all judgment has been given to the Son” (John 5:22b).

There is no doubt that the man’s flesh dies in this story, but there is also no doubt that the man has the opportunity to be saved in the day of the Lord. I use the term opportunity because Paul suggests that he may be saved. That word may is rather open-ended and can be taken two ways; one is said with affirmation, but we don’t exactly get that sense here. The other is an opportunity extended, and whether it is accepted or not is not known to us.

Consider these verses.

“But you, beloved, building yourselves up on your most holy faith, praying in the Holy Spirit, keep yourselves in the love of God, waiting anxiously for the mercy of our Lord Jesus Christ to eternal life. And have mercy on some, who are doubting; save others, snatching them out of the fire; and on some have mercy with fear, hating even the garment polluted by the flesh.” (Jude 1:20-23 NASB)

If anyone sees his brother committing a sin not leading to death, he shall ask and God will for him give life to those who commit sin not leading to death. There is a sin leading to death; I do not say that he should make a request for this. All unrighteousness is sin, and there is a sin not leading to death. We know that no one who is born of God sins, but He who was born of God keeps him, and the evil one does not touch him.” (1 John 5:16-18 NASB)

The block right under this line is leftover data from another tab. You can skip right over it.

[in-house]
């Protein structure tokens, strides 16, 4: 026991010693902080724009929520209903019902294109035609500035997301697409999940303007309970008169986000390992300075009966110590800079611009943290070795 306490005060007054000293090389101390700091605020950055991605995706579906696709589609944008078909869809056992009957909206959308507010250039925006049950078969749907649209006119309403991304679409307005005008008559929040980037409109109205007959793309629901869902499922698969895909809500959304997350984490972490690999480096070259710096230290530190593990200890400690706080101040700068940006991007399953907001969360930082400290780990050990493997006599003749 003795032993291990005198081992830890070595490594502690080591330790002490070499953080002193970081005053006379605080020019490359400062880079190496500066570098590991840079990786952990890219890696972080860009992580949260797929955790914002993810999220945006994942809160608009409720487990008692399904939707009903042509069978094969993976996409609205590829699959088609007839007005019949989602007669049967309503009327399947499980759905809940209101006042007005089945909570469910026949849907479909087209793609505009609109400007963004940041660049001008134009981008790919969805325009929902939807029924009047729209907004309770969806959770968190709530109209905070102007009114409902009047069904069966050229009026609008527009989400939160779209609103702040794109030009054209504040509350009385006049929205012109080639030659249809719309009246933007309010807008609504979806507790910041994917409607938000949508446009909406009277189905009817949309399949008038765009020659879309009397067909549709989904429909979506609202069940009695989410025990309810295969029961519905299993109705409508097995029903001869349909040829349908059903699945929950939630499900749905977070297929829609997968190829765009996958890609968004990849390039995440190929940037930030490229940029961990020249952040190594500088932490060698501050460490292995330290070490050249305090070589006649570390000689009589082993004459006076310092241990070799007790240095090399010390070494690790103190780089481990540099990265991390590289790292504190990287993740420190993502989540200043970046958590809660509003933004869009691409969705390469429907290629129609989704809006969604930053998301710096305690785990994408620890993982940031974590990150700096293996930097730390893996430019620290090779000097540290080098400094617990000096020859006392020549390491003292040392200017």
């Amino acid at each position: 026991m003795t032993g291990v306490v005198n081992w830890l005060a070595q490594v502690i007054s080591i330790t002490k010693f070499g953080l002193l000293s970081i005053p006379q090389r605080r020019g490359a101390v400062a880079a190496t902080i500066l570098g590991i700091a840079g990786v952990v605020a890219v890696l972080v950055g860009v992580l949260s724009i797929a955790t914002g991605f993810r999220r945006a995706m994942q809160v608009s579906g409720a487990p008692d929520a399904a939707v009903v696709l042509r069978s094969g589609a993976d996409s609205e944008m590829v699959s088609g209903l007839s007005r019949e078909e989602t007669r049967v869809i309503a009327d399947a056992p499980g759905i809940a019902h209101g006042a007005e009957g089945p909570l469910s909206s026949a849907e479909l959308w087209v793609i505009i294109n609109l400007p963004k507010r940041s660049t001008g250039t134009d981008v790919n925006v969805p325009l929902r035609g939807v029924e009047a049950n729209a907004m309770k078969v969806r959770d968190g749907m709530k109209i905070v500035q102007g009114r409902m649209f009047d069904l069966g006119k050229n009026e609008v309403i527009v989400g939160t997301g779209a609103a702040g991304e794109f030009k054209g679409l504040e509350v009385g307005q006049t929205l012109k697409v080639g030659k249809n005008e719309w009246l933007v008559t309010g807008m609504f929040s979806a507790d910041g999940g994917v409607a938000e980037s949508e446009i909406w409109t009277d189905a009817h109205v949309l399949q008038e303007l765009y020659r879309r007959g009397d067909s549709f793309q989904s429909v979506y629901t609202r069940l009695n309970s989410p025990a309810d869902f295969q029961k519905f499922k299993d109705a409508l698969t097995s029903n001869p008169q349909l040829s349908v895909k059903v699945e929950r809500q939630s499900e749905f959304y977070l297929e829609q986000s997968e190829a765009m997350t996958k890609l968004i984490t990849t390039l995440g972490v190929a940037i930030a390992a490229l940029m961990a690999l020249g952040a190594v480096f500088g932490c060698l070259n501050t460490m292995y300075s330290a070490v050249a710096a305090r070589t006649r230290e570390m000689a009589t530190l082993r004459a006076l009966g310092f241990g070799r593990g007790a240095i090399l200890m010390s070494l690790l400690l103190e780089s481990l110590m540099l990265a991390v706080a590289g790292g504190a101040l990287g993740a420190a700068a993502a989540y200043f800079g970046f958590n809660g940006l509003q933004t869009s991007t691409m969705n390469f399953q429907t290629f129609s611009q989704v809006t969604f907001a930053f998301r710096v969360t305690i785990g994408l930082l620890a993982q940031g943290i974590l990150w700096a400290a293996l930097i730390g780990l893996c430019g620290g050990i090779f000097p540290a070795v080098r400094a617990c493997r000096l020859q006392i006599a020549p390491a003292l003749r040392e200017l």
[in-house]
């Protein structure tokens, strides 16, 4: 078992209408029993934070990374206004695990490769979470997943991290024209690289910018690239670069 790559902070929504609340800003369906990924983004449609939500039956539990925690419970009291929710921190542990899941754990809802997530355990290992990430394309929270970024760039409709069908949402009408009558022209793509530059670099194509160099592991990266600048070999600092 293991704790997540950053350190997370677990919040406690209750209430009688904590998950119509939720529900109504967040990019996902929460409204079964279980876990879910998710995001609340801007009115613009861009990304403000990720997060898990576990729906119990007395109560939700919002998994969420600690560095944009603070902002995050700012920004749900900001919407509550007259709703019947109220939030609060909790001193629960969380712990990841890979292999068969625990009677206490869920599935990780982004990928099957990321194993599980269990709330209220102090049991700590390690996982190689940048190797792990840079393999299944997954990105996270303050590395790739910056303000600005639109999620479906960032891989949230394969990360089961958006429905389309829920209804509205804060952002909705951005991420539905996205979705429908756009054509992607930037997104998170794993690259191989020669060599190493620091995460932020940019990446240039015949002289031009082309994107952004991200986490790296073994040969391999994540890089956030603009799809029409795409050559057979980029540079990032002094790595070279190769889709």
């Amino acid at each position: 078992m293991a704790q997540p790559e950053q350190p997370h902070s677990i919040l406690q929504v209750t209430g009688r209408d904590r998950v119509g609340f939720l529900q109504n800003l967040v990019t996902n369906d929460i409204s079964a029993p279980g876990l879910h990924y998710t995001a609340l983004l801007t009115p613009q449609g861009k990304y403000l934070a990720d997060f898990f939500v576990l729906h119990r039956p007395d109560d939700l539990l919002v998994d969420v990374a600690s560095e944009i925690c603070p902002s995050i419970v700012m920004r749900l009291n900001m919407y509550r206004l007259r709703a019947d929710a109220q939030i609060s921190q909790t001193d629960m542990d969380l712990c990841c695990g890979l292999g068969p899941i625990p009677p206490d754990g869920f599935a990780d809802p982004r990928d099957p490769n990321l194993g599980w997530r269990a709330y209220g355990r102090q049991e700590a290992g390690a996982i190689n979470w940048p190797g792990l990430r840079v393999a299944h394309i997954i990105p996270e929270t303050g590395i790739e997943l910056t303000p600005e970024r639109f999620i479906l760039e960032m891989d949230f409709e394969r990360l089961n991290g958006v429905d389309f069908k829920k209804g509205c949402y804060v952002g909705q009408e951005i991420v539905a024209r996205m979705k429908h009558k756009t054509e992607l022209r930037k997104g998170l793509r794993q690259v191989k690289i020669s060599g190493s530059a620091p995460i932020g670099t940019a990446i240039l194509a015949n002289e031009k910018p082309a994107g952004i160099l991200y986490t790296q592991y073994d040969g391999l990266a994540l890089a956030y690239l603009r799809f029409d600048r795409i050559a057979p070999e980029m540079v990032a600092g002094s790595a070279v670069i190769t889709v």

“My brethren, if any among you strays from the truth and one turns him back, let him know that he who turns a sinner from the error of his way will save his soul from death and will cover a multitude of sins.”
(James 5:19-20 NASB)

One of the struggles I have with this subject of dealing with an elder is how entrenched they can be within the church, often to the degree that others will quickly come in agreement and side with this person to protect them. I watched it happen repeatedly on Monday mornings.